An Oxford University geneticist has called for an expedition to catch a live yeti after matching recent DNA hair samples from the Himalayas to 40,000 year-old polar bear DNA.
Professor Bryan Sykes, of Wolfson College, found that two hair samples – one from an animal shot by a hunter in northern India 40 years ago, and another reddish-brown hair from a bamboo forest in Bhutan – showed a 100% match with DNA from a polar bear fossil.
The find, Sykes argues, suggests that there are yeti-like bears living in the Himalayas that have not been seen since the end of the last ice age – when early humans may have developed the “yeti legend”, experts say.
In the study, Sykes analysed 36 different hair samples sent in by the public that were believed to belong to “anomalous primates”.
Most of the samples turned out to be from horses, cows, bears, and even humans – yet Professor Sykes suggested that the two samples that matched the polar bear fossil DNA were enough evidence to encourage “Bigfoot enthusiasts to go back out into the forest and get the real thing”.
In his study, published in this week’s issue of the journal Proceedings Of The Royal Society B, Sykes and his team wrote, “It seems more likely that the two hairs reported here are from either a previously unrecognised bear species, colour variants of Ursus maritimus (polar bear), or U. arctos/U. maritimus hybrids.”
If hybrids, the “yetis” were likely to have been descended from cross-breeding soon after brown and polar bears separated on the path of evolution.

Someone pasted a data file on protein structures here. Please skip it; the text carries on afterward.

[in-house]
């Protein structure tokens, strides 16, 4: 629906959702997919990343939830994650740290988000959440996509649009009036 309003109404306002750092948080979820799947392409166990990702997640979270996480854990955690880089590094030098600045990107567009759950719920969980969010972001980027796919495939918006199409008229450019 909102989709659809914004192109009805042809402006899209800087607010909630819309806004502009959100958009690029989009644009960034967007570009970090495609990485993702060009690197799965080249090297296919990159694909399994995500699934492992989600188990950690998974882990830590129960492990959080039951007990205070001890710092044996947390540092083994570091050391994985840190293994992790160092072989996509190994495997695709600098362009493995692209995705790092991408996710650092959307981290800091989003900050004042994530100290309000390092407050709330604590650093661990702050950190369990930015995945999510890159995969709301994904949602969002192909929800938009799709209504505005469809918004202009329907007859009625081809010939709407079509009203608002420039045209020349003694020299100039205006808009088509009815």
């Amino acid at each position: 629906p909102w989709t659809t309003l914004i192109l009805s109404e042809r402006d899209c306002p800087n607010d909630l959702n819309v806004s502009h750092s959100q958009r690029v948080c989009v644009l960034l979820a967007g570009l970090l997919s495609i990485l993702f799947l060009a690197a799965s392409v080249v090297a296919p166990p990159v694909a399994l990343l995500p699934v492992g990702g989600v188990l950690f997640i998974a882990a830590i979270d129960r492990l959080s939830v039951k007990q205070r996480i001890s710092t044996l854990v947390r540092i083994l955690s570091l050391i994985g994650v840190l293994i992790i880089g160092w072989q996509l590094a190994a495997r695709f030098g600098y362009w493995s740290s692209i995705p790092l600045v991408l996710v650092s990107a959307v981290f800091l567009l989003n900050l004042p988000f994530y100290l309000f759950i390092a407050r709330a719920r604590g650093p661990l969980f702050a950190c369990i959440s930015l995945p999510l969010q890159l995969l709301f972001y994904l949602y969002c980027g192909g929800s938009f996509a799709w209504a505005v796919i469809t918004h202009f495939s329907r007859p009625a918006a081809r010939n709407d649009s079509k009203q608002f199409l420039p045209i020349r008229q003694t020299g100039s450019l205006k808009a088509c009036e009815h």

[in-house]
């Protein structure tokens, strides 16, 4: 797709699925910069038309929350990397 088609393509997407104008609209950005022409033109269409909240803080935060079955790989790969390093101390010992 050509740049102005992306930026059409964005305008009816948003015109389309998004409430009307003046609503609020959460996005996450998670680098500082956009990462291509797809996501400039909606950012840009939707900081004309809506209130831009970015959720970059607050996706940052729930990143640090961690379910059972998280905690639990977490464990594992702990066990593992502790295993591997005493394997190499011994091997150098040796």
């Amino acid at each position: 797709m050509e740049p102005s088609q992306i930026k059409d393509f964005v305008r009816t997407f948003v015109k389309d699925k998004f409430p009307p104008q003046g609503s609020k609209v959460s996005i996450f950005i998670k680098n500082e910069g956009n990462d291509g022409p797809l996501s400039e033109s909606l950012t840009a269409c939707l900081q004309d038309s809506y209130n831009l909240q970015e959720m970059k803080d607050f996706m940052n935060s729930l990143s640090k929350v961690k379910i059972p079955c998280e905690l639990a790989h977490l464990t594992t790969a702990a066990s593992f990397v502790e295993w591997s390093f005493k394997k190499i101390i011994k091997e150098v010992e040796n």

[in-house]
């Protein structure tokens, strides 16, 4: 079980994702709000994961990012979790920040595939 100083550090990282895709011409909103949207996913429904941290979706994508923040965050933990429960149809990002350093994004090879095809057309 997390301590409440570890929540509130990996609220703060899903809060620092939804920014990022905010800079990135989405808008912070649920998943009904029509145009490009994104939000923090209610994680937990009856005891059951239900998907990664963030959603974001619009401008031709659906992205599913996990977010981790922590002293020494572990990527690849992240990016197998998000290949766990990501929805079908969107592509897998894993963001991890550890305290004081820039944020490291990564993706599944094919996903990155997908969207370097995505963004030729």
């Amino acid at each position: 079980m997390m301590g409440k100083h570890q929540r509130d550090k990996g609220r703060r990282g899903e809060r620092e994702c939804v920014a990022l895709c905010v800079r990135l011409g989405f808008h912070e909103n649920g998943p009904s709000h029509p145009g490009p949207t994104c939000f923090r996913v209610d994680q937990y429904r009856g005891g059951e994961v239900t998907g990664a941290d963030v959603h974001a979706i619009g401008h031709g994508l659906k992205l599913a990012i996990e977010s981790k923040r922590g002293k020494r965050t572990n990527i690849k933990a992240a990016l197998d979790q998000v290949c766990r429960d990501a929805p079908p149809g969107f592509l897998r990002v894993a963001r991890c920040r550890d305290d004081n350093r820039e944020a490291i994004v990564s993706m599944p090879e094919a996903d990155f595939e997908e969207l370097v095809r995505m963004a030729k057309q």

However, Professor Norman MacLeod, a palaeontologist and evolutionary biologist at London’s Natural History Museum, said Prof Sykes’s results “neither prove nor disprove the existence of yetis […] What they do is eliminate certain hair samples from further consideration as evidence that such creatures exist”.
Sykes is currently writing a book entitled The Yeti Enigma, and claims that an expedition to capture a live yeti is “the next logical step”. However, he may struggle to convince others to take part – third year biologist James Walker told Cherwell, “I personally wouldn’t go on an expedition.
“It would be quite exciting if another descendent of these bears existed, but if that’s what all the anecdotal evidence for a human-like yeti is then maybe it’s a bit disappointing for the yeti enthusiasts.”
Walker however admitted, “It is always interesting to identify a new extant mammalian species, especially an anomalous primate, especially if it descended from collateral hominids like Homo neanderthalensis.”